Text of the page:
Thursday, August 26, 2010

Georgia Special Council on Tax Reform and Fairness Begins Tax Code Review

/PRNewswire/ -- Ryan, the leading tax services firm in North America, with the largest transaction tax practice in the United States and Canada, today announced that the Special Council on Tax Reform and Fairness for Georgians ("Special Council") has begun its review of Georgia's tax code. Initiated by House Bill 1405 ("HB 1405"), which the Georgia Legislature passed earlier this year, the Special Council is tasked with studying Georgia's current revenue sources and base revenue structure. The panel, made up of business representatives, economists, and political leaders, will report findings and recommendations to the Speaker of the House and the Lieutenant Governor by January 10, 2011 when the Georgia Legislature convenes its next regular session.

"I applaud Georgia's legislative leaders for instituting the Special Council," said Georgia Representative Chuck Martin, R-Alpharetta and Ryan Director. "With the full support of the House, Senate, and the Governor's Office, I believe the Special Council's work will effectively generate ideas to positively re-engineer our current system to institute policies that are fair, effective, and geared to today's economy."

The Special Council is expected to look at sales tax, current sales tax exemptions, a possible reduction in income and corporate tax, and the capital gains tax. The review is not expected to consider local property system changes or seek to impact local taxes or tax collections. A special legislative committee called the Special Joint Committee on Georgia Revenue Structure ("Joint Committee") will consider the Special Council's recommendations and will be required to introduce one or more bills in 2011 that reflect those recommendations without significant changes. The Joint Committee would have continuing jurisdiction over those bills during the legislative process.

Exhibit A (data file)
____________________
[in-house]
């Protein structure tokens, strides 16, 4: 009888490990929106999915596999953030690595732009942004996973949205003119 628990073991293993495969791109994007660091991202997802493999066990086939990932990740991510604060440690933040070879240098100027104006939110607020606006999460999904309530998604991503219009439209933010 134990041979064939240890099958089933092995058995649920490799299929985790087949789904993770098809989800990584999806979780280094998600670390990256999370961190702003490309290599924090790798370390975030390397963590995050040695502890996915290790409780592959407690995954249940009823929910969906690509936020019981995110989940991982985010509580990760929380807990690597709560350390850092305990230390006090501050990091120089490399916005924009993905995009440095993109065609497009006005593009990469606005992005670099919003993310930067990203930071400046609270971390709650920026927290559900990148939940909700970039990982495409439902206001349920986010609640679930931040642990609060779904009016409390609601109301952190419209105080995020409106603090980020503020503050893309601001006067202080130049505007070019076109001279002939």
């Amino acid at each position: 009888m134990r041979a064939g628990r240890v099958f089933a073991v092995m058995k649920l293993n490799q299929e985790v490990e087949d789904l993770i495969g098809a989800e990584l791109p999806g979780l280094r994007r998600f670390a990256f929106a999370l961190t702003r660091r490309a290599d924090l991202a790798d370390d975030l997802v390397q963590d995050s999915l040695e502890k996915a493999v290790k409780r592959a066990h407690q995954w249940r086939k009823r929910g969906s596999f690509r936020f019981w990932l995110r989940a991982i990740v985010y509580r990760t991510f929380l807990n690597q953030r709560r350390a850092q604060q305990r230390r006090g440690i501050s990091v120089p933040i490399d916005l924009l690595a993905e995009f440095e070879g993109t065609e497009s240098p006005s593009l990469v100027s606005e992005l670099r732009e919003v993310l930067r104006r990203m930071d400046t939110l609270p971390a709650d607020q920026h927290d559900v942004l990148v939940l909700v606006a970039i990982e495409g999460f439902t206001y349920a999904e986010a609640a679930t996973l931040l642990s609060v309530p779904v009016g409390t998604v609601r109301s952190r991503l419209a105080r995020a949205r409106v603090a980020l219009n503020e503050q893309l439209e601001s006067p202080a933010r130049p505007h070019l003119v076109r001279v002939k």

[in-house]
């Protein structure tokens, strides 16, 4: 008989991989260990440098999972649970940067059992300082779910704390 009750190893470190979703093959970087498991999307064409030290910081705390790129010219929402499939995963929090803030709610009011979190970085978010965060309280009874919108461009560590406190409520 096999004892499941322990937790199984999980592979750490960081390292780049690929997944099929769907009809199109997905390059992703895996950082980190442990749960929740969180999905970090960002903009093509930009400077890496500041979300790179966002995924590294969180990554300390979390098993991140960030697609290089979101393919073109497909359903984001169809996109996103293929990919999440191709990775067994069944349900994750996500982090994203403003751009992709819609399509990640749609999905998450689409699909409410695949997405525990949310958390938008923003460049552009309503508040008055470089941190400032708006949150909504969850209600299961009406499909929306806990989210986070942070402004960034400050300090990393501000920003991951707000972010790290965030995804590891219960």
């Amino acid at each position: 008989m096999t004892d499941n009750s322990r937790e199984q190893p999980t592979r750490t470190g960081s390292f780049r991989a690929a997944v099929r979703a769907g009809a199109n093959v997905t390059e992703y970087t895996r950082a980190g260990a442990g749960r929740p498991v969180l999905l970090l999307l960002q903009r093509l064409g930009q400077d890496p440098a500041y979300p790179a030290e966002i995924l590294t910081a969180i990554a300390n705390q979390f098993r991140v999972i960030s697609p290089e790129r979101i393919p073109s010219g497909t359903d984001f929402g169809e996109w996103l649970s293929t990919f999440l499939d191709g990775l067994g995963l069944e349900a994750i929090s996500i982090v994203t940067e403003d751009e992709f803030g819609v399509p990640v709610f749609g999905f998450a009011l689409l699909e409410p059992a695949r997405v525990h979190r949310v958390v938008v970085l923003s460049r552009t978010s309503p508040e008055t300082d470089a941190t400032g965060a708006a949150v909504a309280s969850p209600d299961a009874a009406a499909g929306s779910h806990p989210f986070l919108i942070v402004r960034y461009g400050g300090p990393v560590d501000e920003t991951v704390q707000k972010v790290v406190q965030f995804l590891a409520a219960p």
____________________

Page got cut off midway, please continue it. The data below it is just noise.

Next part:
In reviewing Georgia's tax structure, members said that they intend to compare it to tax structures in other southeast states and states which, like Georgia, have an AAA bond rating. The Special Council does not want to recommend a change that could jeopardize Georgia's bond rating. Economists from the Fiscal Research Center at the Andrew Young School of Policy Studies, Georgia State University have presented the Special Council a summary of Georgia's major state and local government taxes, along with copies of 2009 policy briefs that address the buoyancy of the sales tax, the personal income tax, and the corporate tax.

The Special Council plans to hold a series of public hearings across the state to give the public the opportunity to testify about Georgia's tax system. The hearings are scheduled for August 26th, 30th, and 31st, and September 1st, 2nd, 7th, and 9th. The Special Council has also established a Website at where information will be posted and interested parties can follow updates and view meeting notes.

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